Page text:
Saturday, March 26, 2005

Everything Remains the Same

I would like to call attention to a review in the New York Review of Books. Entitled "More Than Fit to Print," It is written by Anthony Lewis, former long time editorial columnist for the New York Times, about a new book called, Inside the Pentagon Papers, by John Prados (Editor) and Margaret Pratt Porter (Editor). Mr. Lewis writes with an easy style that brings intense insight into an amazing transition period for the press, the government, and relations between the two. What is really telling, is how deceitful US officials were, and by extension, how little has changed since then.

When we think of the banana republics and CIA intrusion into Latin American governments in the 1950's, of which many of us have been long aware, we think of strange days long gone that could never happen now with the scrutiny of the press in the post-Watergate era. Well, think again. There were plenty of attempts by the Nixon people to paint Daniel Ellsberg, Rand Corporation defense analyst who leaked the thousands of pages of documents nicknamed "The Pentagon Papers," as a psychological weirdo. Similarly, when Seymour Hersh wrote in a fervently-researched and documented work, Chain of Command: The Road from 9/11 to Abu Ghraib, of striking instances of prisoner abuse by American soldiers in the Iraq War, he was all but attacked by a right-wing backlash which tried everything from discrediting his sources to ad-homonym arguments about his non-journalistic bias.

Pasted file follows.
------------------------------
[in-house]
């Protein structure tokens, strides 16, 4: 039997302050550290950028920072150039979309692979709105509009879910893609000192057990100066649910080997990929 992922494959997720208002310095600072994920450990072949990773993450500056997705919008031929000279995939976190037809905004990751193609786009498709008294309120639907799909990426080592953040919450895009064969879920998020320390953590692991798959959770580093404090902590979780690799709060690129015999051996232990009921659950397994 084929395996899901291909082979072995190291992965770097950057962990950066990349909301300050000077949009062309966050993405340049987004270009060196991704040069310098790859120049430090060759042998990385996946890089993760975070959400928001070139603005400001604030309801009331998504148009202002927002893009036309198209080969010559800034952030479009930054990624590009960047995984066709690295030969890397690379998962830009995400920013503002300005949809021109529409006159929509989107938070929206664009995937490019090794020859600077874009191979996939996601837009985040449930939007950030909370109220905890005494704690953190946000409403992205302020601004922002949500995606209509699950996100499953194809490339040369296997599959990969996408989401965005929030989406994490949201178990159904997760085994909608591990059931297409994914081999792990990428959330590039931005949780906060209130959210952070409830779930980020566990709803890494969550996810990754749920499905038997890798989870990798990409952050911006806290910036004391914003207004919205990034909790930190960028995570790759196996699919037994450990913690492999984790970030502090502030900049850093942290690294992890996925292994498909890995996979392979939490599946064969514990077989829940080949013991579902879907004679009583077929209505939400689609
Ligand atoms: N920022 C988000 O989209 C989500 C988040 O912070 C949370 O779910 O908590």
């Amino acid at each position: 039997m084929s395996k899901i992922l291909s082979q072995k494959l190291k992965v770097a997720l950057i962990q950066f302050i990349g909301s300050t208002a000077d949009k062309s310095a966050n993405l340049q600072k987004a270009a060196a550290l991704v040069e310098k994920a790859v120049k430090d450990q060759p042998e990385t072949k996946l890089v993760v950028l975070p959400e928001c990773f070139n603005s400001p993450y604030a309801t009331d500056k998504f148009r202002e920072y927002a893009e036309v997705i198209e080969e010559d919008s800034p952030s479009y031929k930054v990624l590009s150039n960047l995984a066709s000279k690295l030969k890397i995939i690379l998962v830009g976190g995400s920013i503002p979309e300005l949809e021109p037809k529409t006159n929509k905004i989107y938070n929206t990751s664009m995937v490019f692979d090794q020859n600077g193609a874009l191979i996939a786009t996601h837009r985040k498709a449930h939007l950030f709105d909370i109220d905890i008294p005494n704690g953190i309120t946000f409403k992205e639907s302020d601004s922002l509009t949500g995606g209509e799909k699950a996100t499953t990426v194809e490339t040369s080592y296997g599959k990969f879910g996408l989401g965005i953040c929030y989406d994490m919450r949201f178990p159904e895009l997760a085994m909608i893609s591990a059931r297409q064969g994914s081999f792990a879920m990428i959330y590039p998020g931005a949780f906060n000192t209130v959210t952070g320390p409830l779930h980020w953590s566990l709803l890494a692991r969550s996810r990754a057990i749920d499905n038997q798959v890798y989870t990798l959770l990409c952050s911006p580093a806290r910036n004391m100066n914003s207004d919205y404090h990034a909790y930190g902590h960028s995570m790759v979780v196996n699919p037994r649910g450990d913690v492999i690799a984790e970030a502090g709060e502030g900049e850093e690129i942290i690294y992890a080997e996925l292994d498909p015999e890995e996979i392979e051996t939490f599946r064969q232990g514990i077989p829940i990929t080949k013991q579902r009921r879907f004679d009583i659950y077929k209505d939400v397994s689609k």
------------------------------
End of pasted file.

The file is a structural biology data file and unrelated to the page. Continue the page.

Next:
The good news is that Inside the Pentagon Papers will indeed serve to remind all of us how we need to remain vigilant, especially as we are told by the powers-that-be that we don't need to be, because they are looking after our interests.

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